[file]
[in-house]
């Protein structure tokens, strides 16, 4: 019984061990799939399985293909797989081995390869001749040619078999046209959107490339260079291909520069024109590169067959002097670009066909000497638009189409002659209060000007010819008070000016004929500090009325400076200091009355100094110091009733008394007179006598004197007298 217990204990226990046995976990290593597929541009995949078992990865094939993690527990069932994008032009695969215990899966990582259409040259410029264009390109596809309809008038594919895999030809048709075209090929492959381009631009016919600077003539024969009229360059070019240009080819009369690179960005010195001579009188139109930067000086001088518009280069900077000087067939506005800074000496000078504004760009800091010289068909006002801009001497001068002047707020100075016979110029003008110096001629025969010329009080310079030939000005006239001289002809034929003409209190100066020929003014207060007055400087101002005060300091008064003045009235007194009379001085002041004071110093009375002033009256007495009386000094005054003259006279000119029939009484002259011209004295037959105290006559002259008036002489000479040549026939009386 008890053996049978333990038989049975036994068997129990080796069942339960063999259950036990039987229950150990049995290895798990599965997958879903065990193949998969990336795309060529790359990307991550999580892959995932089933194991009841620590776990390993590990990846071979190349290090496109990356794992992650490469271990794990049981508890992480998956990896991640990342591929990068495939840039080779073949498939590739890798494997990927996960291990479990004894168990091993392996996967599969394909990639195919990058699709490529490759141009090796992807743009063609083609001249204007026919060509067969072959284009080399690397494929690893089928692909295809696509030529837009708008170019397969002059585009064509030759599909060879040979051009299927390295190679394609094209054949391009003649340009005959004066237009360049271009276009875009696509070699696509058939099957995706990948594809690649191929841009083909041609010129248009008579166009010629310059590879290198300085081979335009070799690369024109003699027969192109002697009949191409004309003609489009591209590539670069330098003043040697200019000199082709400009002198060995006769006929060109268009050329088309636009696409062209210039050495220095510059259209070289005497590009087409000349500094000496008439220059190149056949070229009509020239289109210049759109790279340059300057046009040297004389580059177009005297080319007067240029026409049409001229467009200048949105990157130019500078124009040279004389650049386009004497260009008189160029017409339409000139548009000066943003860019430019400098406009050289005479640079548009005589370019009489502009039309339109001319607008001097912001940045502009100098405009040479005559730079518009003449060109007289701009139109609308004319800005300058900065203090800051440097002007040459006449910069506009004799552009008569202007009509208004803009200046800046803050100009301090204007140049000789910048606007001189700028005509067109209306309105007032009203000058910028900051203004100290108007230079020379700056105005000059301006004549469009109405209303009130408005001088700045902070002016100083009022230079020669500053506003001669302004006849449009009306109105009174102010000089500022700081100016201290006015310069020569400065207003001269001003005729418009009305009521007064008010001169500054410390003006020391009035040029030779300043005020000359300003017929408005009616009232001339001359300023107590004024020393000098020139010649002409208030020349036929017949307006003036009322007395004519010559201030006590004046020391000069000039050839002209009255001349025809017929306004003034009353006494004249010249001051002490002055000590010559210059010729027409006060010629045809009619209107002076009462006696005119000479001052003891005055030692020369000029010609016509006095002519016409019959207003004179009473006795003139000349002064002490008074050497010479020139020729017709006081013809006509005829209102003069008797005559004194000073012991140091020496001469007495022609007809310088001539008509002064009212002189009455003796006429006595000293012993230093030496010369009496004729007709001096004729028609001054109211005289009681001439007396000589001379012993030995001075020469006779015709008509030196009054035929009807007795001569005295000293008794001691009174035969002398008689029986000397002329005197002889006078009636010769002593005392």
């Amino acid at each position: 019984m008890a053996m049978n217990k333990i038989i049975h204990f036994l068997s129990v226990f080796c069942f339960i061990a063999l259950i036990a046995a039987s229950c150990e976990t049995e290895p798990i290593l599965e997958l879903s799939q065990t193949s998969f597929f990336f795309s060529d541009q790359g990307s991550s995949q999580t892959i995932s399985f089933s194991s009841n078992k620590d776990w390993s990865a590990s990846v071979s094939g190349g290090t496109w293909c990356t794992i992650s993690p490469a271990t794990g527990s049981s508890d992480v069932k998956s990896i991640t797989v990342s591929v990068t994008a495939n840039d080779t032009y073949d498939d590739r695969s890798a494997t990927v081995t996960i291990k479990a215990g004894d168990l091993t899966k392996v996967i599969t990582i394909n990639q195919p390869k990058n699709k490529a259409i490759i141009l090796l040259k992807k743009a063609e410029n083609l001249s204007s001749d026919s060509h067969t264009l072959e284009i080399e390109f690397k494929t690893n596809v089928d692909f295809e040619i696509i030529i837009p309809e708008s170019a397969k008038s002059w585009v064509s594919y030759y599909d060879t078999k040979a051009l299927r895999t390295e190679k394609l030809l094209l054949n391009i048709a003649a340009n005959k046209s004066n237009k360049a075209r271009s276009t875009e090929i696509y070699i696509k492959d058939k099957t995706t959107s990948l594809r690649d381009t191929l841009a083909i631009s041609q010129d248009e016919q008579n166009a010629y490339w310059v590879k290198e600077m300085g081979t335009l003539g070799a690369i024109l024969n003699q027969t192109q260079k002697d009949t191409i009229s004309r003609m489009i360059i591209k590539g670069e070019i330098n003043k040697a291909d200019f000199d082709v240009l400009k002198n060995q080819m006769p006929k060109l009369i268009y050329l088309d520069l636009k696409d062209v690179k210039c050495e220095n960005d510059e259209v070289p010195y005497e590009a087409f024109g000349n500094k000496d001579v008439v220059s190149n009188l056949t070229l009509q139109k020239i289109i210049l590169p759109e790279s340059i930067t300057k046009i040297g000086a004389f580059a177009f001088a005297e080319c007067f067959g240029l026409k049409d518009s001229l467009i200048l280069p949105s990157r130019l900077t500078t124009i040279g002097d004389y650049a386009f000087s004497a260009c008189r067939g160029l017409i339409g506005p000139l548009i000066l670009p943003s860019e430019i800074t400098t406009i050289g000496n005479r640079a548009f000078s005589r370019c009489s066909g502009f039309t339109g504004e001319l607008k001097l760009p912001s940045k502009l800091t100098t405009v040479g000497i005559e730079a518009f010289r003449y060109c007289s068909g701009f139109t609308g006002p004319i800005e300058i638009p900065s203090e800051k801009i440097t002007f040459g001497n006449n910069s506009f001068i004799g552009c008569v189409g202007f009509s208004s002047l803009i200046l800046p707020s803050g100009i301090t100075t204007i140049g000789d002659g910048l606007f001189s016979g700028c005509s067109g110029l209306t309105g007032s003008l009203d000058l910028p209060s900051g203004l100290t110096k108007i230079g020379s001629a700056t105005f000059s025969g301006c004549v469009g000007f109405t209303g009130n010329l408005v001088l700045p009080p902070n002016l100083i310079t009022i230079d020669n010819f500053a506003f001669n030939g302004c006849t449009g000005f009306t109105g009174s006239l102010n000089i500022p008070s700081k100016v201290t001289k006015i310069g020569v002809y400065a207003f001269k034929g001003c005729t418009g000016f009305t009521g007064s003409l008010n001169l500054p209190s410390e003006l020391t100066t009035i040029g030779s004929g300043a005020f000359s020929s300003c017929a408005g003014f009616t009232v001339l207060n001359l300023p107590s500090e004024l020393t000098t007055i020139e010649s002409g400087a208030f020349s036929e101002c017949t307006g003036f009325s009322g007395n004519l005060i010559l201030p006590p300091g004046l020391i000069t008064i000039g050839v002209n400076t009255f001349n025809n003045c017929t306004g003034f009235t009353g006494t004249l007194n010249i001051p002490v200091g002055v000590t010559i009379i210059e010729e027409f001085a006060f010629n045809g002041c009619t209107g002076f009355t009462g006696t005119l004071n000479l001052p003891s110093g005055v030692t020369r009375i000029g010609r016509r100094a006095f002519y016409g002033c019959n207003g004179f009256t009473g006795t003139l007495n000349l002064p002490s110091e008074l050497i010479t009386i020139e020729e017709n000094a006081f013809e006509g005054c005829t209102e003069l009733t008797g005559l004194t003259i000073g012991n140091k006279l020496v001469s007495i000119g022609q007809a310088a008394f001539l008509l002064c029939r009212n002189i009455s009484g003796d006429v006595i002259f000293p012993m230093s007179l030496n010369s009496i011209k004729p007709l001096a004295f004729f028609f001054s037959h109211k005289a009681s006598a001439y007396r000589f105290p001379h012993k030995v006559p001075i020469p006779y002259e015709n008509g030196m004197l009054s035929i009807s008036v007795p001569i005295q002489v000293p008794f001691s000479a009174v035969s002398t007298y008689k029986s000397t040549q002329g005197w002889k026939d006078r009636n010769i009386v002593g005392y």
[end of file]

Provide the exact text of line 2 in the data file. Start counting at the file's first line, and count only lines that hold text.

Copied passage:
């Protein structure tokens, strides 16, 4: 019984061990799939399985293909797989081995390869001749040619078999046209959107490339260079291909520069024109590169067959002097670009066909000497638009189409002659209060000007010819008070000016004929500090009325400076200091009355100094110091009733008394007179006598004197007298 217990204990226990046995976990290593597929541009995949078992990865094939993690527990069932994008032009695969215990899966990582259409040259410029264009390109596809309809008038594919895999030809048709075209090929492959381009631009016919600077003539024969009229360059070019240009080819009369690179960005010195001579009188139109930067000086001088518009280069900077000087067939506005800074000496000078504004760009800091010289068909006002801009001497001068002047707020100075016979110029003008110096001629025969010329009080310079030939000005006239001289002809034929003409209190100066020929003014207060007055400087101002005060300091008064003045009235007194009379001085002041004071110093009375002033009256007495009386000094005054003259006279000119029939009484002259011209004295037959105290006559002259008036002489000479040549026939009386 008890053996049978333990038989049975036994068997129990080796069942339960063999259950036990039987229950150990049995290895798990599965997958879903065990193949998969990336795309060529790359990307991550999580892959995932089933194991009841620590776990390993590990990846071979190349290090496109990356794992992650490469271990794990049981508890992480998956990896991640990342591929990068495939840039080779073949498939590739890798494997990927996960291990479990004894168990091993392996996967599969394909990639195919990058699709490529490759141009090796992807743009063609083609001249204007026919060509067969072959284009080399690397494929690893089928692909295809696509030529837009708008170019397969002059585009064509030759599909060879040979051009299927390295190679394609094209054949391009003649340009005959004066237009360049271009276009875009696509070699696509058939099957995706990948594809690649191929841009083909041609010129248009008579166009010629310059590879290198300085081979335009070799690369024109003699027969192109002697009949191409004309003609489009591209590539670069330098003043040697200019000199082709400009002198060995006769006929060109268009050329088309636009696409062209210039050495220095510059259209070289005497590009087409000349500094000496008439220059190149056949070229009509020239289109210049759109790279340059300057046009040297004389580059177009005297080319007067240029026409049409001229467009200048949105990157130019500078124009040279004389650049386009004497260009008189160029017409339409000139548009000066943003860019430019400098406009050289005479640079548009005589370019009489502009039309339109001319607008001097912001940045502009100098405009040479005559730079518009003449060109007289701009139109609308004319800005300058900065203090800051440097002007040459006449910069506009004799552009008569202007009509208004803009200046800046803050100009301090204007140049000789910048606007001189700028005509067109209306309105007032009203000058910028900051203004100290108007230079020379700056105005000059301006004549469009109405209303009130408005001088700045902070002016100083009022230079020669500053506003001669302004006849449009009306109105009174102010000089500022700081100016201290006015310069020569400065207003001269001003005729418009009305009521007064008010001169500054410390003006020391009035040029030779300043005020000359300003017929408005009616009232001339001359300023107590004024020393000098020139010649002409208030020349036929017949307006003036009322007395004519010559201030006590004046020391000069000039050839002209009255001349025809017929306004003034009353006494004249010249001051002490002055000590010559210059010729027409006060010629045809009619209107002076009462006696005119000479001052003891005055030692020369000029010609016509006095002519016409019959207003004179009473006795003139000349002064002490008074050497010479020139020729017709006081013809006509005829209102003069008797005559004194000073012991140091020496001469007495022609007809310088001539008509002064009212002189009455003796006429006595000293012993230093030496010369009496004729007709001096004729028609001054109211005289009681001439007396000589001379012993030995001075020469006779015709008509030196009054035929009807007795001569005295000293008794001691009174035969002398008689029986000397002329005197002889006078009636010769002593005392």